Founder of Nikola, Trevor Milton speaks during presentation of its new full-electric and hydrogen fuel-cell battery trucks in partnership with CNH Industrial, at an event in Turin, Italy December 2, 2019.
Massimo Pinca Reuters
Shares of Nikola recovered from early losses Monday as the electric vehicle start-up disputed fraud claims made last week by short-selling firm Hindenburg Research.
In a statement Monday, the company said there were “dozens” of inaccurate allegations in the report, and it outlined specific examples.
But Nikola isn’t disputing one of Hindenburg’s largest claims — that it staged a video showing a truck that appeared to be functional but wasn’t, as well as claims that the truck was fully functional.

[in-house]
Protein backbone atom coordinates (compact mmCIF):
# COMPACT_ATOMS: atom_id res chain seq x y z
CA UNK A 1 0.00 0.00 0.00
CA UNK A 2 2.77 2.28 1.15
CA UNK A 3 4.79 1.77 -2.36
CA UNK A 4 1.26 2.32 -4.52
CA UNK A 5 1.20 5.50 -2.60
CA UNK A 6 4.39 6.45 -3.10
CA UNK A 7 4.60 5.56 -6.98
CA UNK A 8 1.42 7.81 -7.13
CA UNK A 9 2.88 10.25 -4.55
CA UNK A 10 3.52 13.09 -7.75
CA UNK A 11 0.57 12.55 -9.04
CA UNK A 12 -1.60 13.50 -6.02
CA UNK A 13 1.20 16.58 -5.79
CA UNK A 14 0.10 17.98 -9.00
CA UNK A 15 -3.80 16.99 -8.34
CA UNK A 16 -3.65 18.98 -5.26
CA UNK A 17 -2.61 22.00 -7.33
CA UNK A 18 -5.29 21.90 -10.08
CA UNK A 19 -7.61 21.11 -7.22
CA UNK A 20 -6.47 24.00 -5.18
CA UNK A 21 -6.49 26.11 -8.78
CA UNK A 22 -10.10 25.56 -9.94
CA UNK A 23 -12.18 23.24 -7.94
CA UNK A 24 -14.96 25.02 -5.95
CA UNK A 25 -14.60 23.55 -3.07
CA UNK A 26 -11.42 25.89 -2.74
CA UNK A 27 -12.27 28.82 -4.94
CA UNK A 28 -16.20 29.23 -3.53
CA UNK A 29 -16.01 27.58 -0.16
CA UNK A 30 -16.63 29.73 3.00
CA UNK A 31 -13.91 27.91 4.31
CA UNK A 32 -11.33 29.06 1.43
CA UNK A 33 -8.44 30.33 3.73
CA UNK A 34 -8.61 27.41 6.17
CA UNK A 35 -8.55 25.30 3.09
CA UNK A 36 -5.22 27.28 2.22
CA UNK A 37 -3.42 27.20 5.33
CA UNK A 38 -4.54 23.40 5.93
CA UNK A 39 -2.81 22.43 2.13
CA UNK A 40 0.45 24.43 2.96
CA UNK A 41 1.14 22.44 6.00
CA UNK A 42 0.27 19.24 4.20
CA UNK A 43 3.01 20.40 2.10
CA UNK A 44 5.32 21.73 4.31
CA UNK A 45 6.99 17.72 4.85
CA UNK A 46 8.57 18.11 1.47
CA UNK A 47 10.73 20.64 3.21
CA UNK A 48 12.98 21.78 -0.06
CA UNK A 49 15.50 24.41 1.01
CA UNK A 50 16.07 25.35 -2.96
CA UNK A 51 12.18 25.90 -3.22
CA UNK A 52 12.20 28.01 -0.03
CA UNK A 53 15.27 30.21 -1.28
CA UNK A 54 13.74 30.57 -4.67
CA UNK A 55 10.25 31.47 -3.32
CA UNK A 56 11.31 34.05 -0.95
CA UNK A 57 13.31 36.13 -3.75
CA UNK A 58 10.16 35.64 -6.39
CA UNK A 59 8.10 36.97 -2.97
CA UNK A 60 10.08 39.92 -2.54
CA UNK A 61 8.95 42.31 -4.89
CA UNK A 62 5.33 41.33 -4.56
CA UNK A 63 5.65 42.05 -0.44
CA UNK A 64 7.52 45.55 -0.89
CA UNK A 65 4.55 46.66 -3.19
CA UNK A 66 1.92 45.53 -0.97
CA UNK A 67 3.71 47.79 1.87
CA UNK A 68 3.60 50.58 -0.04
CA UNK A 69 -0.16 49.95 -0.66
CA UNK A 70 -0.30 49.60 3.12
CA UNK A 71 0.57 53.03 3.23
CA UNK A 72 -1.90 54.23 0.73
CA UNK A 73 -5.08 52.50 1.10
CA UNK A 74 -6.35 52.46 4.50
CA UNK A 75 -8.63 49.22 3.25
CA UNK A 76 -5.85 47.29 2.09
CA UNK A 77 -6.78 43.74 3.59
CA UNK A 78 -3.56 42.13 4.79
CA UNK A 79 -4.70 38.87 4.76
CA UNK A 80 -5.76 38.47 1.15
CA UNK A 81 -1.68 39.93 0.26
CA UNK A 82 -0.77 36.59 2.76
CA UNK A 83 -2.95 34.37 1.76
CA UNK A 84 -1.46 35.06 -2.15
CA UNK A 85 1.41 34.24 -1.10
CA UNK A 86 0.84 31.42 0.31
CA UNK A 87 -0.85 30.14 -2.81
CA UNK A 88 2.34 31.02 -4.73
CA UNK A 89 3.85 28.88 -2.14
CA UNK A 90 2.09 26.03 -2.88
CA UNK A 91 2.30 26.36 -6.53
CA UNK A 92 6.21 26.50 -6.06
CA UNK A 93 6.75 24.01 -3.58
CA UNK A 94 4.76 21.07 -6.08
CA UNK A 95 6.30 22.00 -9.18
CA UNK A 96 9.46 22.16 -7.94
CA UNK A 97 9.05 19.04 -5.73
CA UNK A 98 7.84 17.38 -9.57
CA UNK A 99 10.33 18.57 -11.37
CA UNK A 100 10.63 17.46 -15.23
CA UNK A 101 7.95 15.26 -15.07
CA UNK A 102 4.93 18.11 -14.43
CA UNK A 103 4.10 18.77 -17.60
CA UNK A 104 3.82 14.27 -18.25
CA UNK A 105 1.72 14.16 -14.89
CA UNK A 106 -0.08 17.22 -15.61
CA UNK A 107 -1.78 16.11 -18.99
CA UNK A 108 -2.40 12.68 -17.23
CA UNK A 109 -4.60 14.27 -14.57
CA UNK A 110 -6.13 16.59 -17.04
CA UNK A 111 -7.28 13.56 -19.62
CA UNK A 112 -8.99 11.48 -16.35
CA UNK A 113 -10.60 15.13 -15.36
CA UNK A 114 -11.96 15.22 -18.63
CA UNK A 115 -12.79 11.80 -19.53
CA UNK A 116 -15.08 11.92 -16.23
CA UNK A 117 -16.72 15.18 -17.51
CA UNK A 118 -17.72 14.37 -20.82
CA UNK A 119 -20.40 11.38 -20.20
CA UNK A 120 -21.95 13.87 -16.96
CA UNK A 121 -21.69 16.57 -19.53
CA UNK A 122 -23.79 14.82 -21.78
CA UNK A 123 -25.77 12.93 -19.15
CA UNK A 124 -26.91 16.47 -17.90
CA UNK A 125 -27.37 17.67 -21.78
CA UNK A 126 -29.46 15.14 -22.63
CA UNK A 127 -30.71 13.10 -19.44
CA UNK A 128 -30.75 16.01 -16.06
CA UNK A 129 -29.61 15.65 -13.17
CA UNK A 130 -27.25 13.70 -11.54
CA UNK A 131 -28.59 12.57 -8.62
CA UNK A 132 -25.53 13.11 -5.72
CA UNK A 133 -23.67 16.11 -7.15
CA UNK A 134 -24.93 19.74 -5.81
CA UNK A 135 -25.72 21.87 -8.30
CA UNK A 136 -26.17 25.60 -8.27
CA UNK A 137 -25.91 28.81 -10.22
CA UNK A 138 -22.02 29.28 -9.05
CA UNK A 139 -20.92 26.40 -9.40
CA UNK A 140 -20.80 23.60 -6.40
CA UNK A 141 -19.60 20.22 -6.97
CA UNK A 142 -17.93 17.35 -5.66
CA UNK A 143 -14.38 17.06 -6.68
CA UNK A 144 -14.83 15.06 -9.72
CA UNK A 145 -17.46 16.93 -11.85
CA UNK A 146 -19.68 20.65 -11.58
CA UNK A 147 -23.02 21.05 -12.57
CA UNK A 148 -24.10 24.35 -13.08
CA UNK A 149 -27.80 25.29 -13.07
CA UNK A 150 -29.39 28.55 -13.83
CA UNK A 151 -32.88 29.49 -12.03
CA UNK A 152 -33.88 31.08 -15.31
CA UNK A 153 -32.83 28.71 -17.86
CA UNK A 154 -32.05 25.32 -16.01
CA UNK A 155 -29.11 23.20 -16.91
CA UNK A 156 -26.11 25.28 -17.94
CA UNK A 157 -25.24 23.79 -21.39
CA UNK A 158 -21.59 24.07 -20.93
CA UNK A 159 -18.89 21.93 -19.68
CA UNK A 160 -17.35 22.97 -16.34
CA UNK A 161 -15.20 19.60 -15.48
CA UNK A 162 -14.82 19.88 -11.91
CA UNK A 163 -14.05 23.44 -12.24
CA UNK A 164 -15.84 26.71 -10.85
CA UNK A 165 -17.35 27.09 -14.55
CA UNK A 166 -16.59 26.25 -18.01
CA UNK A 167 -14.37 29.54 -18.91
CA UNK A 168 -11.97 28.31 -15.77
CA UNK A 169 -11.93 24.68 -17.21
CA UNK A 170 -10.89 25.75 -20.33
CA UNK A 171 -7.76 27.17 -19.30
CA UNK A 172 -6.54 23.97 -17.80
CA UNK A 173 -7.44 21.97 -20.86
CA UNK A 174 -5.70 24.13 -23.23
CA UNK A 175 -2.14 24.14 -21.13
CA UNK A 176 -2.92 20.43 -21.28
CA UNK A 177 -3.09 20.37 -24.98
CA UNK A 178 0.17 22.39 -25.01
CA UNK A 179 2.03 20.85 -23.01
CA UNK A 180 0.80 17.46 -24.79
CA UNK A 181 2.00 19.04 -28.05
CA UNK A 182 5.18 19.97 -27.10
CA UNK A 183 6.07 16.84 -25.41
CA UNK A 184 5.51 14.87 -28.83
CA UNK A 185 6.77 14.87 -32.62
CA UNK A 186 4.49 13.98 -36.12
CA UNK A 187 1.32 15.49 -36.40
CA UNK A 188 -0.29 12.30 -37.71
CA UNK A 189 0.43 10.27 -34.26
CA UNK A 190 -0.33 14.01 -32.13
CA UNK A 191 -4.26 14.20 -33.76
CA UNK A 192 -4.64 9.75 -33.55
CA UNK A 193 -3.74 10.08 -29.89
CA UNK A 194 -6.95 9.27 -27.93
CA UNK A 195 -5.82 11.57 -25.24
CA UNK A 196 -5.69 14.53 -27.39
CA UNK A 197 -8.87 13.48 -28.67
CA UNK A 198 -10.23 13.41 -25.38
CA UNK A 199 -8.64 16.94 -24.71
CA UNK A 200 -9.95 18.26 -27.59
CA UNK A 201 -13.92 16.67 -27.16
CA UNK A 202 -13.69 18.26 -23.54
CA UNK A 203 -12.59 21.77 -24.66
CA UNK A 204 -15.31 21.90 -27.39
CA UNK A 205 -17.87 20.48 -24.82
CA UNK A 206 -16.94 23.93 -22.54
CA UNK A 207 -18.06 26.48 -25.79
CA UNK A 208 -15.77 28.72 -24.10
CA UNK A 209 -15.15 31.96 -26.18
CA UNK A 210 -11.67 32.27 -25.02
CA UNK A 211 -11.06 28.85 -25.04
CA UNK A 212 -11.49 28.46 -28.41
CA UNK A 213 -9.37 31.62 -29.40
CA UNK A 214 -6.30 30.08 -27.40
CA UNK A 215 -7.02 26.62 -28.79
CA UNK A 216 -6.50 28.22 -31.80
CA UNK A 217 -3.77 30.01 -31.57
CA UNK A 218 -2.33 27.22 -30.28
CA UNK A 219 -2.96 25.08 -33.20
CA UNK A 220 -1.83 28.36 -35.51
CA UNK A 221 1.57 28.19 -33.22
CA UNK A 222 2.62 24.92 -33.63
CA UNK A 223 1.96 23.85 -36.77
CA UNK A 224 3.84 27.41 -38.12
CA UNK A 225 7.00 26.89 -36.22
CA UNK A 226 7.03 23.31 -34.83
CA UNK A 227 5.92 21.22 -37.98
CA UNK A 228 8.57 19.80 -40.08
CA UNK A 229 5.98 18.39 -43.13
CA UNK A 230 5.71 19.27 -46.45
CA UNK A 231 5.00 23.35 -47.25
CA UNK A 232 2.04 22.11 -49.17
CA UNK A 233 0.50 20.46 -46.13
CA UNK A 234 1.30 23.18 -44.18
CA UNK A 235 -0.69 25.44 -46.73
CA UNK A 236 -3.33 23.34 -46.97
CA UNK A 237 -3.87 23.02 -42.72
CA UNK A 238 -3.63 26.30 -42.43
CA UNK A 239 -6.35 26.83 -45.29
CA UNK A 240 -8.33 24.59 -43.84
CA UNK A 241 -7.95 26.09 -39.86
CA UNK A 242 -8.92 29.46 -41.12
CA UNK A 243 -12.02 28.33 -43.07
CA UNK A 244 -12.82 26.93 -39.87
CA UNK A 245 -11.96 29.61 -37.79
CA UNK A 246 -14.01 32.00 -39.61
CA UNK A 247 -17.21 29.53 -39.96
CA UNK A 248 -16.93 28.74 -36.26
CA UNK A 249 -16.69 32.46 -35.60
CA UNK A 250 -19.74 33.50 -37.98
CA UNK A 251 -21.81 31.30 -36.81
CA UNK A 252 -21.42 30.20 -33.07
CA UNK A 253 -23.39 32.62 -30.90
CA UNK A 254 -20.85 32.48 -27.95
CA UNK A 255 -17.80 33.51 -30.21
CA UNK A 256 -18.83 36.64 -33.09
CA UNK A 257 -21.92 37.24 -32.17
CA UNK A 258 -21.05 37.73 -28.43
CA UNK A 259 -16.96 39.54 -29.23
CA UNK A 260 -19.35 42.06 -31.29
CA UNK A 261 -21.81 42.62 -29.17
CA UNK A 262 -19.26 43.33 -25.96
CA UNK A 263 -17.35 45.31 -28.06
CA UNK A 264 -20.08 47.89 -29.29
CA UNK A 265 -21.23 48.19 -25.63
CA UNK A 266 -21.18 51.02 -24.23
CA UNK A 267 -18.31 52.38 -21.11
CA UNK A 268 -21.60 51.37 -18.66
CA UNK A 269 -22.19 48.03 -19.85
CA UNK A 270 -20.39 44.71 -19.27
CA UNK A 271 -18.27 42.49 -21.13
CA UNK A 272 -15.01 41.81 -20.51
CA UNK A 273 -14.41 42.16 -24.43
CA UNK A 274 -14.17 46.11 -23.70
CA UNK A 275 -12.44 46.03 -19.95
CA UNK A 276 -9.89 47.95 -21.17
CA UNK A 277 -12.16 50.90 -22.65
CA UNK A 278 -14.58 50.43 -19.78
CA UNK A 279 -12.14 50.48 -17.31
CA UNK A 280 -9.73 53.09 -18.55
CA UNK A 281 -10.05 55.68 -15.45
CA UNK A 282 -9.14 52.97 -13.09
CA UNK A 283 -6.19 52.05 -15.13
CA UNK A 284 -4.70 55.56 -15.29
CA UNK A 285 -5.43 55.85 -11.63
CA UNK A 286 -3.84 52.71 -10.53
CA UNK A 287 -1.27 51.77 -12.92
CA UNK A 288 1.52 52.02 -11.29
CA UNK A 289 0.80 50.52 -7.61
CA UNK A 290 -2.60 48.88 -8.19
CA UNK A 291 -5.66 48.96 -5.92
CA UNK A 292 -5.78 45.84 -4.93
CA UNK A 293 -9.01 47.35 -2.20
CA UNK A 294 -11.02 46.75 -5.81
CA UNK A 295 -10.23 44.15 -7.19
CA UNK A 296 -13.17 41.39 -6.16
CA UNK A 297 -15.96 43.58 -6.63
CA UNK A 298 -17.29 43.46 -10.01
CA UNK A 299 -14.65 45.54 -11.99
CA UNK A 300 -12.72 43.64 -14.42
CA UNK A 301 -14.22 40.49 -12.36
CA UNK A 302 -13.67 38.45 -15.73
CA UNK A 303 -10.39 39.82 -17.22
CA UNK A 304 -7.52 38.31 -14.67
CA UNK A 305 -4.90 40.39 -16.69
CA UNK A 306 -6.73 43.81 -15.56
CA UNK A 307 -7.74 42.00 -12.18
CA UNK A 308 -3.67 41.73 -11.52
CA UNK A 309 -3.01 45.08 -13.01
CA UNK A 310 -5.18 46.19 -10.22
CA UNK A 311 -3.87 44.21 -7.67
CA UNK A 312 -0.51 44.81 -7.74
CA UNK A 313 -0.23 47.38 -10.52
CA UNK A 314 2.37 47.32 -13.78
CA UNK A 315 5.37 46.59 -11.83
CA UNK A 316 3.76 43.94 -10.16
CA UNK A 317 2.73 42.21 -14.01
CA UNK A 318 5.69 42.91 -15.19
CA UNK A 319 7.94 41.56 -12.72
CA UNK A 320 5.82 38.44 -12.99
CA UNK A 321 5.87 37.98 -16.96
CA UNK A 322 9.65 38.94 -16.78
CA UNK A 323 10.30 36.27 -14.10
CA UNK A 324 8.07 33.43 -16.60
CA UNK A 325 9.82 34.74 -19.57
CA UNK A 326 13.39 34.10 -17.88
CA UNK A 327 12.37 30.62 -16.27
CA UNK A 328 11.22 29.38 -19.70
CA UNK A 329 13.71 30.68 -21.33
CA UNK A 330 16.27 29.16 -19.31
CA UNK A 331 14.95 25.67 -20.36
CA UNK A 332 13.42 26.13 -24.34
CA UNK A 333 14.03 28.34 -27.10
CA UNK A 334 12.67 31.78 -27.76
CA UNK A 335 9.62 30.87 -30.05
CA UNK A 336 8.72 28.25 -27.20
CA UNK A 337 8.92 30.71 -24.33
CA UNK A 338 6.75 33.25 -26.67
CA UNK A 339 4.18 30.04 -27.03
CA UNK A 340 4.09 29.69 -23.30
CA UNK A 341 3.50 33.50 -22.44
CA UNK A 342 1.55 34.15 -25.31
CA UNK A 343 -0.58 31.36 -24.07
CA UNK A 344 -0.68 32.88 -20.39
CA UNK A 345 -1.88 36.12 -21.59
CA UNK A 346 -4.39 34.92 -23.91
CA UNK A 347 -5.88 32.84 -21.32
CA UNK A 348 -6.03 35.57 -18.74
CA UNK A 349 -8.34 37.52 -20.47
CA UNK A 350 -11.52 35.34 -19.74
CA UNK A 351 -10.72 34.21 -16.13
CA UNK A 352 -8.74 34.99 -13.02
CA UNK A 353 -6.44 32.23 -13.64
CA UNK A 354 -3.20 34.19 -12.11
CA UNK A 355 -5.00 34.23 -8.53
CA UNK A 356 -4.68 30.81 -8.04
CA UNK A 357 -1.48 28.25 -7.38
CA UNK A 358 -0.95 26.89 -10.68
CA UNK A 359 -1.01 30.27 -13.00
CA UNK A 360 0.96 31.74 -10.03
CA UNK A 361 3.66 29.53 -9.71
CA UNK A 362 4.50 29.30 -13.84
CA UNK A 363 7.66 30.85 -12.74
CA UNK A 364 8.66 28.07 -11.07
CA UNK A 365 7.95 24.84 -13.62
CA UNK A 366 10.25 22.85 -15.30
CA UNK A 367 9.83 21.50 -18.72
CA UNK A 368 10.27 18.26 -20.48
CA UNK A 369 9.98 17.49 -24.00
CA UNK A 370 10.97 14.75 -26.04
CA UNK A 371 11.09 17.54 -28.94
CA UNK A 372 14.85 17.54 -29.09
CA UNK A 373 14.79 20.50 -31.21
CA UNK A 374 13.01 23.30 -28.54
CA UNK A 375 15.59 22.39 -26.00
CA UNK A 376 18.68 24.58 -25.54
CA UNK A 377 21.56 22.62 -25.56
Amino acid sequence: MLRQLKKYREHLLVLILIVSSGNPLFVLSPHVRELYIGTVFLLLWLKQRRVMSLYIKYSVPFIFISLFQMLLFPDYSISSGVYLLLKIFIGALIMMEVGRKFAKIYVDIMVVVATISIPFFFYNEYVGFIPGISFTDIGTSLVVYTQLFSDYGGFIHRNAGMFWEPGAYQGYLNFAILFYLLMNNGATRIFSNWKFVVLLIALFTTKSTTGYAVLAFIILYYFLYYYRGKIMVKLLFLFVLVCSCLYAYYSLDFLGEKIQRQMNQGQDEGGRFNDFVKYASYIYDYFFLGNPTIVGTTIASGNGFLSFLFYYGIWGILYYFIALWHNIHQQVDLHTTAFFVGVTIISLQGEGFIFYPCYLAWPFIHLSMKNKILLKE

Nikola shares closed Monday at $35.79, up 11% following the rebuttal as well as comments from Nikola CFO Kim Brady, who reassured investors the company’s plans remain on track. He also reconfirmed comments made last week that detailed billions in potential cost savings from announced partnerships, and specifically called out its plans with General Motors.
Nikola said it anticipated saving “over $4 billion in battery and powertrain costs over 10 years and over $1 billion in engineering and validation costs.”
“I think it’s offensive to our strategic partners that you have a short seller who’s doing a hack job and essentially pointing fingers at our strategic partners that they don’t know what they’re doing,” Brady said during an RBC Capital Markets conference. “I would suggest it’s ridiculous to think they haven’t done a deep dive; much more deep dive than what any third party short seller would be able to perform.”
Regarding the video, Nikola said it “never stated its truck was driving under its own propulsion in the video, although the truck was designed to do just that.” However,